Event: 2014 Marine Corps Marathon: The People’s Race
Event Date: October 26, 2014
Event Location: Washington, D.C. (and Northern Virginia)
Why I decided to run this race.
When I agreed to run the 2014 Walt Disney World Marathon, I swore that I would be “one and done” for full marathons. So why did I agree to enter the MCM lottery when my brother and my friend Ryan asked me to do so? It could be because I am an idiot, or that I can be talked into nearly anything involving races, or perhaps it was just that I figured my odds of getting in through the lottery were so small, I had nothing to lose by agreeing to enter. Well, guess whose number got picked first? Yup, and just like that, I was committed to another full marathon.
The good news was that, as a graduate of both Georgetown and George Washington Universities, I spent a great part of my formative years in Washington, D.C., and consider it to be my adopted hometown. So this would be a great opportunity to run a race there, even if it was 26.2 miles. My college roommate, Joe, also decided to run this race. So, there was no backing down.
Getting there/the lead-up to the race
As one of the premier marathons in the United States, MCM is very popular. They moved to a lottery system for awarding bibs. So, if you want to run this race, you have to enter before the lottery deadline and be selected, or enter through a charity bib program.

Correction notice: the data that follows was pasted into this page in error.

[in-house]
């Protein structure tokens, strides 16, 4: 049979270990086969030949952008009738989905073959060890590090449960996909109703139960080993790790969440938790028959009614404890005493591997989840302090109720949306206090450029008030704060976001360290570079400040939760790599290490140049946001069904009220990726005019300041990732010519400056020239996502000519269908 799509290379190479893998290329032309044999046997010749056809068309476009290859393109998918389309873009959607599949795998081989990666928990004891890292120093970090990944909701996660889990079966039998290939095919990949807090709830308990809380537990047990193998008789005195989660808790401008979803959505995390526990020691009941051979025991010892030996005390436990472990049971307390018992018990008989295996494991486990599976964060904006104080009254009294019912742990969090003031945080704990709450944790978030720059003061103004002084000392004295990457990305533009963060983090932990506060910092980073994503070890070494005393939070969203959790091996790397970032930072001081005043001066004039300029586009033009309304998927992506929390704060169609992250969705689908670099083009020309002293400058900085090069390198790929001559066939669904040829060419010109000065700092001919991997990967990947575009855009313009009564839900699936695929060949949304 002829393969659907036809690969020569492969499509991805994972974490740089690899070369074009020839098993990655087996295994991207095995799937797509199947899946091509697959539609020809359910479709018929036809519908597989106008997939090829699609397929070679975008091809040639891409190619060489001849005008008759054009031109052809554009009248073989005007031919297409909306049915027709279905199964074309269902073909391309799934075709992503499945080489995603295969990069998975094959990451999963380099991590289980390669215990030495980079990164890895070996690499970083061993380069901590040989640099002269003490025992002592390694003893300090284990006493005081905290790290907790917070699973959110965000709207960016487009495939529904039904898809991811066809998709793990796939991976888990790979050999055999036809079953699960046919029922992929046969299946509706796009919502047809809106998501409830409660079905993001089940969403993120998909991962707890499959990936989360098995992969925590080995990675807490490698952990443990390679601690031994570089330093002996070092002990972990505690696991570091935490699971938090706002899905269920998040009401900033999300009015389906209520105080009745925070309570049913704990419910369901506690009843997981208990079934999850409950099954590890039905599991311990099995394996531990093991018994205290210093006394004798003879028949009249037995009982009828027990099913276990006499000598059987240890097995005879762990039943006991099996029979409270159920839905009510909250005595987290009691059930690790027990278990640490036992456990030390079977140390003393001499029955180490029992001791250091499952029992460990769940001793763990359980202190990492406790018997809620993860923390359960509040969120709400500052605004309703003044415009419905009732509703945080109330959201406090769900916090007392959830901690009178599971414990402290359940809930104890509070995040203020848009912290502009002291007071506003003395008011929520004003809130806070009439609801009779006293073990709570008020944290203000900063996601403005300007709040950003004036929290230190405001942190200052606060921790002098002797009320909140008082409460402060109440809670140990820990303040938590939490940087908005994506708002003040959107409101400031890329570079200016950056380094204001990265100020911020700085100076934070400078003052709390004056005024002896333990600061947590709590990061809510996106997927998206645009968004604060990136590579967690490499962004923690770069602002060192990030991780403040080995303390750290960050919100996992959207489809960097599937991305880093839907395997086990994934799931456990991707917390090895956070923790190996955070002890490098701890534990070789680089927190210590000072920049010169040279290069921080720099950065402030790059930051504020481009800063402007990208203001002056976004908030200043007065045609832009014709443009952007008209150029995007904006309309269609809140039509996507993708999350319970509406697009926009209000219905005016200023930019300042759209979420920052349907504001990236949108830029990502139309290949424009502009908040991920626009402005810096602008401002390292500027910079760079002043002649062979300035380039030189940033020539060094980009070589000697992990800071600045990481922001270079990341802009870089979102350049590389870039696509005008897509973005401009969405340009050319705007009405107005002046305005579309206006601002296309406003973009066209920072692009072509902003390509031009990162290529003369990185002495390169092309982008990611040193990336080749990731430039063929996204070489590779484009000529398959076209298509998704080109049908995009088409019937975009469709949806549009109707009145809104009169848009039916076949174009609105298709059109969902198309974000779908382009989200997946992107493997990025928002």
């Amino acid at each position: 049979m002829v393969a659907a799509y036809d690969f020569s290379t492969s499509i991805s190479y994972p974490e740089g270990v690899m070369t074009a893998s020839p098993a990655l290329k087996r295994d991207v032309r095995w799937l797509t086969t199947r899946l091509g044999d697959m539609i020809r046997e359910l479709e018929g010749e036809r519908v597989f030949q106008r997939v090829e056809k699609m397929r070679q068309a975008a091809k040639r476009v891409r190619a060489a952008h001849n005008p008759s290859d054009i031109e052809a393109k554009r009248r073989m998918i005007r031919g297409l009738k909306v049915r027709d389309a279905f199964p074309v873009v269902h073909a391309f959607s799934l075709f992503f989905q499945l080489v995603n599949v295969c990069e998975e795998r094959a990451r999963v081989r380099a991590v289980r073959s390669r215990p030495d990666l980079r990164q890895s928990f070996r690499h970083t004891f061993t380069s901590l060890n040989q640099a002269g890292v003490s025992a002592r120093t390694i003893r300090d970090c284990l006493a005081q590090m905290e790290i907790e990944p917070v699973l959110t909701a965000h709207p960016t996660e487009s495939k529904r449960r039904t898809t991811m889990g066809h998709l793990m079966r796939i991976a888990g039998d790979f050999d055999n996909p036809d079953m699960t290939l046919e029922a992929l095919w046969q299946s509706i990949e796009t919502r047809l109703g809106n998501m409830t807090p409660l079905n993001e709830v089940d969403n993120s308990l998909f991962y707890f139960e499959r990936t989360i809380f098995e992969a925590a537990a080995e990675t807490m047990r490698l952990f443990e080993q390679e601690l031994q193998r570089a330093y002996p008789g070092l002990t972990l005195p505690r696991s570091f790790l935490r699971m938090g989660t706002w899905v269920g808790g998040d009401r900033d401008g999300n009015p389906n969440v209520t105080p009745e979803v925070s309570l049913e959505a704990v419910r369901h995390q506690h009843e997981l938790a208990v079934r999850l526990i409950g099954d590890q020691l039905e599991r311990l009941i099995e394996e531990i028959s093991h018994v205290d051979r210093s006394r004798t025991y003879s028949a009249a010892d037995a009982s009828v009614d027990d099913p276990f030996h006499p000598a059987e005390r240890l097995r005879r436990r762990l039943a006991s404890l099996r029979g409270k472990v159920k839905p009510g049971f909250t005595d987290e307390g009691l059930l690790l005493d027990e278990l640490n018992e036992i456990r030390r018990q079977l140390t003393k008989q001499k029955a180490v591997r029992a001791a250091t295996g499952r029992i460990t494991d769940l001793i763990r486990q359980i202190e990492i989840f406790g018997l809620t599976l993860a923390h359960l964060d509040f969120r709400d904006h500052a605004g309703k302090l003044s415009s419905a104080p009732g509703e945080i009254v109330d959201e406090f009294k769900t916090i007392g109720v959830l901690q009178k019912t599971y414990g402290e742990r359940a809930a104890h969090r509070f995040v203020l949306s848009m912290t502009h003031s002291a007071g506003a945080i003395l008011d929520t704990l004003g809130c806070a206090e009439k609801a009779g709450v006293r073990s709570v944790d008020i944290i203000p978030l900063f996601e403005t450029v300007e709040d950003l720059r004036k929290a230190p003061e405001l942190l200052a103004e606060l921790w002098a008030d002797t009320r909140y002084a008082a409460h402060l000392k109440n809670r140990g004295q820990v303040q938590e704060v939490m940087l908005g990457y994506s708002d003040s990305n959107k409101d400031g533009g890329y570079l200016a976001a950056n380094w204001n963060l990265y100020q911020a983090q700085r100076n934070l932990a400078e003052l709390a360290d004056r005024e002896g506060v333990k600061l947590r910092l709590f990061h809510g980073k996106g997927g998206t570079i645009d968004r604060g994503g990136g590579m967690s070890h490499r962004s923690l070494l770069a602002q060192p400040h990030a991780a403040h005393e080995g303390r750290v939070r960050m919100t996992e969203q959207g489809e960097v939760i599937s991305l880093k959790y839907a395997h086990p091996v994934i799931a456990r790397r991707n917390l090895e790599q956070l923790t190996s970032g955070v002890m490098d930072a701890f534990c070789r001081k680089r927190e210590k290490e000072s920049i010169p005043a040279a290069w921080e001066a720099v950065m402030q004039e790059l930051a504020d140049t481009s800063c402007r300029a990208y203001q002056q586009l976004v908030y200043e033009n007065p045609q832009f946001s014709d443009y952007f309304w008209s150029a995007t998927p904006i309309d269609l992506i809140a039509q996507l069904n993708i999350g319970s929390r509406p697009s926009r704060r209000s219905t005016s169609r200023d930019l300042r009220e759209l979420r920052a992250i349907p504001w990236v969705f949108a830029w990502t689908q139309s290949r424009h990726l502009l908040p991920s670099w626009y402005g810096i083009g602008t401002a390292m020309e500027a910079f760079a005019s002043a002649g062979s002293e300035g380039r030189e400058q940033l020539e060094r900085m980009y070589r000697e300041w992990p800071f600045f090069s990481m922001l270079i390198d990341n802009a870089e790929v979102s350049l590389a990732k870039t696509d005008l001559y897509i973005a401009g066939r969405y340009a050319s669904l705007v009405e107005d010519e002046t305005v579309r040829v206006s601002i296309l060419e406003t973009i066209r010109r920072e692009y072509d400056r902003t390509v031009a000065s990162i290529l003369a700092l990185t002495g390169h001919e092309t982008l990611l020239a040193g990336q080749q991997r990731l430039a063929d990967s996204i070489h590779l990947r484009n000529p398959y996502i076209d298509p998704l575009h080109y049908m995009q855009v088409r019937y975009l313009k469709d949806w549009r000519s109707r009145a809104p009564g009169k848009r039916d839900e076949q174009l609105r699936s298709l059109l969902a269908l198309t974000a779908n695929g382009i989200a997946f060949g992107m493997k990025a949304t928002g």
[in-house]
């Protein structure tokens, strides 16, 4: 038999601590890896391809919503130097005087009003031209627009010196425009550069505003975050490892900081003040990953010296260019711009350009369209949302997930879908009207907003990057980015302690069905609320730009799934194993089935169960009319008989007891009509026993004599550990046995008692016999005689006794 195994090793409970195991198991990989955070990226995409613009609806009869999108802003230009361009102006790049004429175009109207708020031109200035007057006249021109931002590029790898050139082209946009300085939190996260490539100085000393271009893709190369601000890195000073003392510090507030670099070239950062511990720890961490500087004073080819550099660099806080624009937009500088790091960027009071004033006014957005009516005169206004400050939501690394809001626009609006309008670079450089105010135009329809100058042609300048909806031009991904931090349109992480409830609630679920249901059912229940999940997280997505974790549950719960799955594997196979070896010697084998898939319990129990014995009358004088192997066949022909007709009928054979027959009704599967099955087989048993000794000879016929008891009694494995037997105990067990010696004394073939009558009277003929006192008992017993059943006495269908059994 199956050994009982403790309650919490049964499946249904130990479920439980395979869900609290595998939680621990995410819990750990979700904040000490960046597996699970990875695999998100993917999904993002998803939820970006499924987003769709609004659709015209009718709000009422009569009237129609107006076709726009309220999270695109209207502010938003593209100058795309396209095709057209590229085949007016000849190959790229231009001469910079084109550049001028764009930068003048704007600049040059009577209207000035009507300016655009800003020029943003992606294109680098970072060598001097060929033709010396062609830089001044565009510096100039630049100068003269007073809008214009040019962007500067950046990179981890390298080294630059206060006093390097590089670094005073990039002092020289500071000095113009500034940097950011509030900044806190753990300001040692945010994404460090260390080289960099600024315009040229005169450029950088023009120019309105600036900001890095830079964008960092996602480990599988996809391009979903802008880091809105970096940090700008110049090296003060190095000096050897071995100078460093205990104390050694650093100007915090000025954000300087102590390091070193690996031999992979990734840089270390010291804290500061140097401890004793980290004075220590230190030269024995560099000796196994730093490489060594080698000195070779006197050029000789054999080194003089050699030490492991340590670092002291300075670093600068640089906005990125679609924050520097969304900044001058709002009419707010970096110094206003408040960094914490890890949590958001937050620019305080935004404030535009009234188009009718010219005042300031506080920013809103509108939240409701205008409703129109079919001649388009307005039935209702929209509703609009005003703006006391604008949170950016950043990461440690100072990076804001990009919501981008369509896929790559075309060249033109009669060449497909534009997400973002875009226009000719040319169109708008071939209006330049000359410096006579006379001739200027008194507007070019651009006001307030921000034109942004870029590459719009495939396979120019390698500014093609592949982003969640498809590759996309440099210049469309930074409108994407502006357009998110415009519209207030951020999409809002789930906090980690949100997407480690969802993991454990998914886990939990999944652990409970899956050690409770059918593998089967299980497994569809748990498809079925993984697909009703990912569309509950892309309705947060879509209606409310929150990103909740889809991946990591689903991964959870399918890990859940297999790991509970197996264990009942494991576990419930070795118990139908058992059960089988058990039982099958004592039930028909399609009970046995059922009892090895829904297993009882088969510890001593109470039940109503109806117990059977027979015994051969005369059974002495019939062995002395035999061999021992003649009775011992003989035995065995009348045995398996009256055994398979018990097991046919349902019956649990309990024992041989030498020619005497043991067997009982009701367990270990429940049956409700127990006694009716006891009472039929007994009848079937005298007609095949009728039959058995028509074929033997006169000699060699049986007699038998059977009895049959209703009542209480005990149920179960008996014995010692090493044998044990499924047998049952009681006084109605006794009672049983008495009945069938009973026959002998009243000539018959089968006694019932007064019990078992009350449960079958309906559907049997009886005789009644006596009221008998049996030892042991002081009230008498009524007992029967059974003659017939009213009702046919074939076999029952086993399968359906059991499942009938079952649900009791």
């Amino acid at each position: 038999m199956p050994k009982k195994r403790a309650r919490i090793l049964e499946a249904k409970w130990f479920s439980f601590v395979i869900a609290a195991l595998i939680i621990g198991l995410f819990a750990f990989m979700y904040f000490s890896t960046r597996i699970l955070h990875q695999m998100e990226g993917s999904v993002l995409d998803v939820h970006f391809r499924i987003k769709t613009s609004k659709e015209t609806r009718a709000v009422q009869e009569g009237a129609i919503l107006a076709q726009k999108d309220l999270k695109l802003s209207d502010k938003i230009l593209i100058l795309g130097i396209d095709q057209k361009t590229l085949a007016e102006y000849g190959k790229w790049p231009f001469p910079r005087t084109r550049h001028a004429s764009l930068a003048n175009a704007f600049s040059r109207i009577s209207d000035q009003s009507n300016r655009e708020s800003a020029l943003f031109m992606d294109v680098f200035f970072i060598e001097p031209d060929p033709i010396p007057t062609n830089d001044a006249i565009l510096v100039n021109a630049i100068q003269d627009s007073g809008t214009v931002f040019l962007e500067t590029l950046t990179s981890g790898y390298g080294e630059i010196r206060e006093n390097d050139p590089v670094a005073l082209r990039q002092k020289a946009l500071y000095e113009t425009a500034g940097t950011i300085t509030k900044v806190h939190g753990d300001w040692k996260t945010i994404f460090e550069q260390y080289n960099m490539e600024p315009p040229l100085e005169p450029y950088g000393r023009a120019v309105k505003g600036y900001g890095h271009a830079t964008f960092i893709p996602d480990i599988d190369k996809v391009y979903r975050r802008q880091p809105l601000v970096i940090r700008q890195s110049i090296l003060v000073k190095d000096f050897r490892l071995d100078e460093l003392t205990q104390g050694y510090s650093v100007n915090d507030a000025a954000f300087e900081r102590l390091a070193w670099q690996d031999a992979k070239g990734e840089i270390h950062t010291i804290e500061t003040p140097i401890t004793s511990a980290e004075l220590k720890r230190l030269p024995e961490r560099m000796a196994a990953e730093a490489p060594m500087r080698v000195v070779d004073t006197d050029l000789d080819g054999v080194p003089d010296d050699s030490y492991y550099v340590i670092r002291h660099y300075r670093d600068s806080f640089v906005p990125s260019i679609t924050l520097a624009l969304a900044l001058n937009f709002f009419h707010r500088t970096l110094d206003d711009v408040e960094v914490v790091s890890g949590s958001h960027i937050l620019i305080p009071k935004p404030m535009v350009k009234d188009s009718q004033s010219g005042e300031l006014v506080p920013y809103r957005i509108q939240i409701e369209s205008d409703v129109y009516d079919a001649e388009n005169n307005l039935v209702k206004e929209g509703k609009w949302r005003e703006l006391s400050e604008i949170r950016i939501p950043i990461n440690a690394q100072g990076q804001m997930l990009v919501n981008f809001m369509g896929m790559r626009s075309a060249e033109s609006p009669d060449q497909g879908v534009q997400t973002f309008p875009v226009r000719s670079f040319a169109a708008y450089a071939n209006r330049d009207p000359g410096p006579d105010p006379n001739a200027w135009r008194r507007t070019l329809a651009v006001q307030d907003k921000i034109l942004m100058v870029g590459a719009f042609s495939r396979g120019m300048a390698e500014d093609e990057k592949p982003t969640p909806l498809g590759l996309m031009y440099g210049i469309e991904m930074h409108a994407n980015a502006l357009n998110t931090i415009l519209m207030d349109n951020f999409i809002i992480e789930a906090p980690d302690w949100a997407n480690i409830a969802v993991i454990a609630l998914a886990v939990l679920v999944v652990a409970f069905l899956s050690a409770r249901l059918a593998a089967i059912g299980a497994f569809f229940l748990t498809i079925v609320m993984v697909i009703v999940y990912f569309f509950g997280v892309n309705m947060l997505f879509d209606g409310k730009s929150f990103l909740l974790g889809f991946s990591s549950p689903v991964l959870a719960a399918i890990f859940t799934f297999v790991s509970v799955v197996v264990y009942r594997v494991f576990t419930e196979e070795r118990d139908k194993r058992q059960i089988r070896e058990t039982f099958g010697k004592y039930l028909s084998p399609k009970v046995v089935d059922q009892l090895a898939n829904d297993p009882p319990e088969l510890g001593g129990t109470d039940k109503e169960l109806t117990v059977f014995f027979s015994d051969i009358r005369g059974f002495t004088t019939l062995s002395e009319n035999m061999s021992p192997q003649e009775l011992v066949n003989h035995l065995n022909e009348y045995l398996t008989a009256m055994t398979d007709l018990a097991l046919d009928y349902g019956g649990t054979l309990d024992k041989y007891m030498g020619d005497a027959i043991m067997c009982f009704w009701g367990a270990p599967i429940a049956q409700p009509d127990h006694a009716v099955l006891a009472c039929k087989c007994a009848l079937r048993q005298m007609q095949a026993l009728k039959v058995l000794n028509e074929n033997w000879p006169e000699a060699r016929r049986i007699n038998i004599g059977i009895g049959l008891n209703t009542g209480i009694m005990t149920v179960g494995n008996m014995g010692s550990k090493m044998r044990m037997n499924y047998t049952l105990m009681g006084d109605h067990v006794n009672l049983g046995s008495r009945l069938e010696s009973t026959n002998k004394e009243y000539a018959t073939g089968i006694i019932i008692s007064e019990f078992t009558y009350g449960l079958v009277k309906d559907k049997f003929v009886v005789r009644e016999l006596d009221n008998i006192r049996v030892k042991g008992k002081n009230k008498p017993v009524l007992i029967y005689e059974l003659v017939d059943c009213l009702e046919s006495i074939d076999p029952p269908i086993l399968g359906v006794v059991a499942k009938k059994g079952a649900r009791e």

I have nothing but the utmost of respect for the marathon, and training requires not only a huge physical and mental commitment, but also a ton of time for long training runs. Heading into this race, I felt under-trained. I did run 3 half marathons and several double digit training runs since Labor Day weekend, but I never exceeded 13.1 miles on any of these. I tried, but was thwarted by sickness, weather, or just a lack of mental fortitude. Thus, I went in with a race plan that assumed I could handle the first 15-16 miles of the course, and then would have to hold on and dig in for the last 10-11 miles. Joe had completed a 100 mile charity bike ride the week before, so we decided that we would run the entire race together and pace one another, and I would be glad that we did. Running with him not only helped me get through this challenge, but it was enjoyable to take on this race side-by-side with such a great friend. Add that to my brother and Ryan also running it, and I was determined to go out there and conquer this race.